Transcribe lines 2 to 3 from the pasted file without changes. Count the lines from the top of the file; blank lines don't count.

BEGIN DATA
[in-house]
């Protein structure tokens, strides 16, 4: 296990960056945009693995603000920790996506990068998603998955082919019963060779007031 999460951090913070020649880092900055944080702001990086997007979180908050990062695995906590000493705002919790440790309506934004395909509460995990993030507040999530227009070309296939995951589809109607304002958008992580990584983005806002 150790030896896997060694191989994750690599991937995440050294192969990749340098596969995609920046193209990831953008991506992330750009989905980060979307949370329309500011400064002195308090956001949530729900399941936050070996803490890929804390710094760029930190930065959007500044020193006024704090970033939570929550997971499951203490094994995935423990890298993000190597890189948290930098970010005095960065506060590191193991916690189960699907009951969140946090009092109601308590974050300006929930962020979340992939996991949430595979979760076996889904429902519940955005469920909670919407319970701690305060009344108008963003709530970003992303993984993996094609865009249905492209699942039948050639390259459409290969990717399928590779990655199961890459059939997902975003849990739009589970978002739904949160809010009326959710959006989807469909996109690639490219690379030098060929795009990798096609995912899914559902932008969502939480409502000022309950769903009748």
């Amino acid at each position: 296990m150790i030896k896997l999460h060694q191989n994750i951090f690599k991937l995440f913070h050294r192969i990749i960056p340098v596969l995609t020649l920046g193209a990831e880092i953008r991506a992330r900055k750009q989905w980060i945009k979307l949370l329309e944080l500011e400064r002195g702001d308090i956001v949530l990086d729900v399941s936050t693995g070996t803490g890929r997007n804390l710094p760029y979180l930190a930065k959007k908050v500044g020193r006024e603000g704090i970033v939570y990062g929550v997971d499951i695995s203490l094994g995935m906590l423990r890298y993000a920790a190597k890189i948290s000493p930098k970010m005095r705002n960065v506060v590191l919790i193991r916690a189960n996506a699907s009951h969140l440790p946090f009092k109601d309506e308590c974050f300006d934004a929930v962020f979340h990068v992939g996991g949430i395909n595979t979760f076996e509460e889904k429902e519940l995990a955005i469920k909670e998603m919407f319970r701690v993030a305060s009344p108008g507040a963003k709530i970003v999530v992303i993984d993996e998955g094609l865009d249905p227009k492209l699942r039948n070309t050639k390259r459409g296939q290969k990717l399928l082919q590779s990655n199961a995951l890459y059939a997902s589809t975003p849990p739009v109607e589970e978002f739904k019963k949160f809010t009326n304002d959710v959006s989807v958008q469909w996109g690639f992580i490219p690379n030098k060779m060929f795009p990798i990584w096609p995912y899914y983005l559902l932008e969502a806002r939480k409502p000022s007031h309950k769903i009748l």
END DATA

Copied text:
């Protein structure tokens, strides 16, 4: 296990960056945009693995603000920790996506990068998603998955082919019963060779007031 999460951090913070020649880092900055944080702001990086997007979180908050990062695995906590000493705002919790440790309506934004395909509460995990993030507040999530227009070309296939995951589809109607304002958008992580990584983005806002 150790030896896997060694191989994750690599991937995440050294192969990749340098596969995609920046193209990831953008991506992330750009989905980060979307949370329309500011400064002195308090956001949530729900399941936050070996803490890929804390710094760029930190930065959007500044020193006024704090970033939570929550997971499951203490094994995935423990890298993000190597890189948290930098970010005095960065506060590191193991916690189960699907009951969140946090009092109601308590974050300006929930962020979340992939996991949430595979979760076996889904429902519940955005469920909670919407319970701690305060009344108008963003709530970003992303993984993996094609865009249905492209699942039948050639390259459409290969990717399928590779990655199961890459059939997902975003849990739009589970978002739904949160809010009326959710959006989807469909996109690639490219690379030098060929795009990798096609995912899914559902932008969502939480409502000022309950769903009748």
């Amino acid at each position: 296990m150790i030896k896997l999460h060694q191989n994750i951090f690599k991937l995440f913070h050294r192969i990749i960056p340098v596969l995609t020649l920046g193209a990831e880092i953008r991506a992330r900055k750009q989905w980060i945009k979307l949370l329309e944080l500011e400064r002195g702001d308090i956001v949530l990086d729900v399941s936050t693995g070996t803490g890929r997007n804390l710094p760029y979180l930190a930065k959007k908050v500044g020193r006024e603000g704090i970033v939570y990062g929550v997971d499951i695995s203490l094994g995935m906590l423990r890298y993000a920790a190597k890189i948290s000493p930098k970010m005095r705002n960065v506060v590191l919790i193991r916690a189960n996506a699907s009951h969140l440790p946090f009092k109601d309506e308590c974050f300006d934004a929930v962020f979340h990068v992939g996991g949430i395909n595979t979760f076996e509460e889904k429902e519940l995990a955005i469920k909670e998603m919407f319970r701690v993030a305060s009344p108008g507040a963003k709530i970003v999530v992303i993984d993996e998955g094609l865009d249905p227009k492209l699942r039948n070309t050639k390259r459409g296939q290969k990717l399928l082919q590779s990655n199961a995951l890459y059939a997902s589809t975003p849990p739009v109607e589970e978002f739904k019963k949160f809010t009326n304002d959710v959006s989807v958008q469909w996109g690639f992580i490219p690379n030098k060779m060929f795009p990798i990584w096609p995912y899914y983005l559902l932008e969502a806002r939480k409502p000022s007031h309950k769903i009748l």